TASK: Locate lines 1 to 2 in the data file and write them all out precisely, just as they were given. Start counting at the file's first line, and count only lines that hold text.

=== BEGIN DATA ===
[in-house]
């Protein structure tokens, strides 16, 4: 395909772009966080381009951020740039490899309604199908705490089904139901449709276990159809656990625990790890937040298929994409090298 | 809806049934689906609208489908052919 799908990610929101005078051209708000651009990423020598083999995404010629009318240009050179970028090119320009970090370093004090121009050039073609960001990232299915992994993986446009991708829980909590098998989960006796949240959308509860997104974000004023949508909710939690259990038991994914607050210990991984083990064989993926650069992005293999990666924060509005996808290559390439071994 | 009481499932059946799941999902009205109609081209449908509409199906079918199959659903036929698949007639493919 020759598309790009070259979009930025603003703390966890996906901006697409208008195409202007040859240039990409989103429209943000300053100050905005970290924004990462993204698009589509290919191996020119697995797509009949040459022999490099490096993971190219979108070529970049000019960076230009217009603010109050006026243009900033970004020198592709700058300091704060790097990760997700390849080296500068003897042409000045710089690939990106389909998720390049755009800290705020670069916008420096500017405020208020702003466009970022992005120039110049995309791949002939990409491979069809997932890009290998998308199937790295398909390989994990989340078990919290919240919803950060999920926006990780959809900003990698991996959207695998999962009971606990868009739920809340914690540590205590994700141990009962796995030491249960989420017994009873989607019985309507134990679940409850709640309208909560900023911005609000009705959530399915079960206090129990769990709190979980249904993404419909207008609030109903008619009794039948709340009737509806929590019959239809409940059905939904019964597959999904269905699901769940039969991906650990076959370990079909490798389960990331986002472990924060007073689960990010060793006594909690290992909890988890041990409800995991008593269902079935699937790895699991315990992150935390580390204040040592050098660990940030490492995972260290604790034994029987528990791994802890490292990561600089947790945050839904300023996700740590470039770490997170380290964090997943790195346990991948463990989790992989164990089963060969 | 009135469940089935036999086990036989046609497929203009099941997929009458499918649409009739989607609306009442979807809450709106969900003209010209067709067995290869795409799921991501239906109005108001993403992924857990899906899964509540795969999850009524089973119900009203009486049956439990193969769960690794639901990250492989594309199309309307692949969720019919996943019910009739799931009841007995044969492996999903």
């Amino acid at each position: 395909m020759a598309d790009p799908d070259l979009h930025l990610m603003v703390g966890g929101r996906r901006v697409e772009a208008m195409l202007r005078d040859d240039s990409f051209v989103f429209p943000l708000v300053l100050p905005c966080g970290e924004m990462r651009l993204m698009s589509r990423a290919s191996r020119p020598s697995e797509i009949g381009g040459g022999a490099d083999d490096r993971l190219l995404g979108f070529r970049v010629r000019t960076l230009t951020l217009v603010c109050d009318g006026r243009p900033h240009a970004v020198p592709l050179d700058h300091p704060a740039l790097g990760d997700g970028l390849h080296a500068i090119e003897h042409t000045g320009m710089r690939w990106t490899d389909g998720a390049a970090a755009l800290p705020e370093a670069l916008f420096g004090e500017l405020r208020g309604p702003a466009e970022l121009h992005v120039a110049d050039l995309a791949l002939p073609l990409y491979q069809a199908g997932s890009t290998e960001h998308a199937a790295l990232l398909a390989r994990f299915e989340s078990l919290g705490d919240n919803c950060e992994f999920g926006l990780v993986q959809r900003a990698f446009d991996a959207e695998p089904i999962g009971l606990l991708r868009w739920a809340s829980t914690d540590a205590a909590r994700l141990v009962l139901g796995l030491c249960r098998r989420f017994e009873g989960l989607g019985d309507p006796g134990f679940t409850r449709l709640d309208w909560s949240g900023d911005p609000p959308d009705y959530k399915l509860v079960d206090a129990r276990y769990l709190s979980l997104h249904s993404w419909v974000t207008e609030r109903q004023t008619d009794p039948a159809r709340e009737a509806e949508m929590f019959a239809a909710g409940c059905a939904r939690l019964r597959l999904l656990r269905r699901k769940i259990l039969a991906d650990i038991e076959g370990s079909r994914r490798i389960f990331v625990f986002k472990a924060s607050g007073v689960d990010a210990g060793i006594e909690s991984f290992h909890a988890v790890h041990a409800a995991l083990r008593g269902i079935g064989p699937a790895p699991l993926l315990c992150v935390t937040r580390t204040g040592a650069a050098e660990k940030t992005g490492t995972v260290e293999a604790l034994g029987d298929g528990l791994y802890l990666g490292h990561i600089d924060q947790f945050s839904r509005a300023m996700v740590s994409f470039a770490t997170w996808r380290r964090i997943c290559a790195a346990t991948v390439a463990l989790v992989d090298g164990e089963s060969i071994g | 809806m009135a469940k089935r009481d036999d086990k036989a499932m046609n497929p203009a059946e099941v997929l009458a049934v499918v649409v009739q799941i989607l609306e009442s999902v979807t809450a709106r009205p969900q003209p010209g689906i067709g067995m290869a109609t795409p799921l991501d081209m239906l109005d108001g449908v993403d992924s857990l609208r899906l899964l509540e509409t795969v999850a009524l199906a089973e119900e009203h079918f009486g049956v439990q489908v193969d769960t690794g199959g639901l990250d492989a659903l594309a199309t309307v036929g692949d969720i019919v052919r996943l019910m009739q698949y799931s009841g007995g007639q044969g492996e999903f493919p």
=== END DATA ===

[in-house]
């Protein structure tokens, strides 16, 4: 395909772009966080381009951020740039490899309604199908705490089904139901449709276990159809656990625990790890937040298929994409090298 | 809806049934689906609208489908052919 799908990610929101005078051209708000651009990423020598083999995404010629009318240009050179970028090119320009970090370093004090121009050039073609960001990232299915992994993986446009991708829980909590098998989960006796949240959308509860997104974000004023949508909710939690259990038991994914607050210990991984083990064989993926650069992005293999990666924060509005996808290559390439071994 | 009481499932059946799941999902009205109609081209449908509409199906079918199959659903036929698949007639493919 020759598309790009070259979009930025603003703390966890996906901006697409208008195409202007040859240039990409989103429209943000300053100050905005970290924004990462993204698009589509290919191996020119697995797509009949040459022999490099490096993971190219979108070529970049000019960076230009217009603010109050006026243009900033970004020198592709700058300091704060790097990760997700390849080296500068003897042409000045710089690939990106389909998720390049755009800290705020670069916008420096500017405020208020702003466009970022992005120039110049995309791949002939990409491979069809997932890009290998998308199937790295398909390989994990989340078990919290919240919803950060999920926006990780959809900003990698991996959207695998999962009971606990868009739920809340914690540590205590994700141990009962796995030491249960989420017994009873989607019985309507134990679940409850709640309208909560900023911005609000009705959530399915079960206090129990769990709190979980249904993404419909207008609030109903008619009794039948709340009737509806929590019959239809409940059905939904019964597959999904269905699901769940039969991906650990076959370990079909490798389960990331986002472990924060007073689960990010060793006594909690290992909890988890041990409800995991008593269902079935699937790895699991315990992150935390580390204040040592050098660990940030490492995972260290604790034994029987528990791994802890490292990561600089947790945050839904300023996700740590470039770490997170380290964090997943790195346990991948463990989790992989164990089963060969 | 009135469940089935036999086990036989046609497929203009099941997929009458499918649409009739989607609306009442979807809450709106969900003209010209067709067995290869795409799921991501239906109005108001993403992924857990899906899964509540795969999850009524089973119900009203009486049956439990193969769960690794639901990250492989594309199309309307692949969720019919996943019910009739799931009841007995044969492996999903």